There is still a whole lot of cycling going on, of course – down at the Green, and on the banks of the canal, children and adults flock to Free Wheel North, full of praise for its inclusive approach and its support of local cyclists (they also repair bikes).

At the White House, there’s even a pony – fittingly called Obama – whose trailer has been adapted to allow wheelchair users to go trekking along the canal.

There’s space for art exhibitions, music, conferences, workshops and talks – the sky is the limit, acknowledges Norman.

“We have come so far since those first days, but we are not finished yet,” he says.

“We want to create hubs like this all over Scotland. That’s the masterplan.”

The Glasgow Community Champion Awards are supported by Glasgow City Council, the Trades House of Glasgow and Wheatley Homes Glasgow.

Lord provost of Glasgow Jacqueline McLaren said: “Everyone loves the Community Champion Awards and they have become the highlight of the events calendar across our local communities.

“It is the perfect opportunity to celebrate the amazing work our citizens carry out to support their neighbours and help improve and make a difference in their area.

“We know that many people don’t do this work to be rewarded, but what better way to encourage and influence others than to highlight the exceptional things our citizens do on a daily basis?

“This is especially true in the last two, challenging years of the pandemic and I would urge Glaswegians to nominate someone in their community who deserves to be recognised for their sterling efforts.”

Wheatley Homes Glasgow’s chairperson Bernadette Hewitt said: “At Wheatley Homes Glasgow, we want to create better homes, better lives and a better Glasgow.

“We’re delighted to once again support the Glasgow Times Community Champion Awards, which celebrate the people who give up their time to make a difference to their local areas.

“It’s what makes this city great and it’s important to recognise the efforts of these unsung heroes who go the extra mile to help others in their communities.”

Billy Birse-Stewart, deacon convener-elect at The Trades House of Glasgow, said: “Over many centuries The Trades House of Glasgow has helped local people who have faced financial hardship and may be disadvantaged in some way.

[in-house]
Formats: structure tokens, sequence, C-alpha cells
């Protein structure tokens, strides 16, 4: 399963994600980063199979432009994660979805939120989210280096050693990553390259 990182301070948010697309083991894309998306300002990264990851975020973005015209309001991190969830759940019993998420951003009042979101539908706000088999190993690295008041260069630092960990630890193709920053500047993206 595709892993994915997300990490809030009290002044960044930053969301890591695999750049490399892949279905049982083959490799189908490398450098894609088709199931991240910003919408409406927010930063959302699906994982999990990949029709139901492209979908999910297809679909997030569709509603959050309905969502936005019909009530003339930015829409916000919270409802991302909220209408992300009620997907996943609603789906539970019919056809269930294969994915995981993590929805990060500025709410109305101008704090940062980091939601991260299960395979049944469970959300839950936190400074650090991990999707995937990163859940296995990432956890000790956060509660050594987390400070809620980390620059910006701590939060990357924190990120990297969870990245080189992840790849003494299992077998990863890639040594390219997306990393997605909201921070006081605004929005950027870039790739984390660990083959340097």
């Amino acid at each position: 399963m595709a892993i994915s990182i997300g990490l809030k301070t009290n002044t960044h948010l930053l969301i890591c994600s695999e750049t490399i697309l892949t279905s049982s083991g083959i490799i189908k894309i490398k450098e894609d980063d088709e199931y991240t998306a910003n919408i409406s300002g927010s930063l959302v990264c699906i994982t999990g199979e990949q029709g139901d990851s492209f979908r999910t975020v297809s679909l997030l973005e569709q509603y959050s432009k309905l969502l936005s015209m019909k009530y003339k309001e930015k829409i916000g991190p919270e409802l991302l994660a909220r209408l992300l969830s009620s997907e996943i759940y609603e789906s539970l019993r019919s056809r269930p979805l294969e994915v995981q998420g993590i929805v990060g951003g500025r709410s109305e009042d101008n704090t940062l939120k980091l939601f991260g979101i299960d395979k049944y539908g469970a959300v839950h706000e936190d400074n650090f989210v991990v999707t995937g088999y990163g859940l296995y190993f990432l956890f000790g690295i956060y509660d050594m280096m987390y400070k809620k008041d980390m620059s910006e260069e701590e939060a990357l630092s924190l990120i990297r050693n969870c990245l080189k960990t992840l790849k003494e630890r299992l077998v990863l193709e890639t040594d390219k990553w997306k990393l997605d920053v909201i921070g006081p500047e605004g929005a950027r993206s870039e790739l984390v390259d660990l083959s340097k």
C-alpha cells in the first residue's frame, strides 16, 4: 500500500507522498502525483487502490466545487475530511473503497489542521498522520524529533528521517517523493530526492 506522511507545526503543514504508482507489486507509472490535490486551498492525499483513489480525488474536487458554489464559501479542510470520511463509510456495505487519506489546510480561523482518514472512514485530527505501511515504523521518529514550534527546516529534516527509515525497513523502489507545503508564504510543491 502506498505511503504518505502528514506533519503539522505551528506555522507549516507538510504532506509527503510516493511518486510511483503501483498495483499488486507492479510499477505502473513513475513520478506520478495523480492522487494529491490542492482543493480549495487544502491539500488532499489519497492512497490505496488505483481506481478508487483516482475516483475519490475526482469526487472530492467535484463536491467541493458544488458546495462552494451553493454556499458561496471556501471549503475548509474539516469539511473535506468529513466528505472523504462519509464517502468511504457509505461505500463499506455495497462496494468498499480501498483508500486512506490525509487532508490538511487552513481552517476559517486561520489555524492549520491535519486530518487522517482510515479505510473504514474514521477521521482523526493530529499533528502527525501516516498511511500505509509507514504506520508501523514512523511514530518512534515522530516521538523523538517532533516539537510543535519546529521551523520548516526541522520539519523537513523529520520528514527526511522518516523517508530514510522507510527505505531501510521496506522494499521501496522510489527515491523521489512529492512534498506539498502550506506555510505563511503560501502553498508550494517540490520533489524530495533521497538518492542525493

“We are therefore delighted to once again support The Community Champion Awards which recognise those who have devoted so much to help relieve many instances of suffering. We wish everyone involved good luck this year.”

HOW TO NOMINATE

We want to hear about inspirational individuals and great groups in your area – who do you think deserves recognition for fantastic community work?

You can nominate anyone, from the hardworking coach of a young person’s sports team, to a nurse who goes above and beyond the day job; from an inspirational teenager making waves at school to a pensioner who campaigns for better services.

Tell us why they should win and remember to include lots of detail and photographs to support your entry.

You can nominate online by clicking here, or email linsey.hunter@localiq.co.uk.

For more information, call 0141 302 6019.

The closing date for entries is Wednesday, September 28.

A shortlist will then go to a public online vote to determine the winners in each area, who will then progress to the Grand Final at Glasgow City Chambers on December 7.

A judging panel made up of representatives from the award partners will decide the Grand Final winners.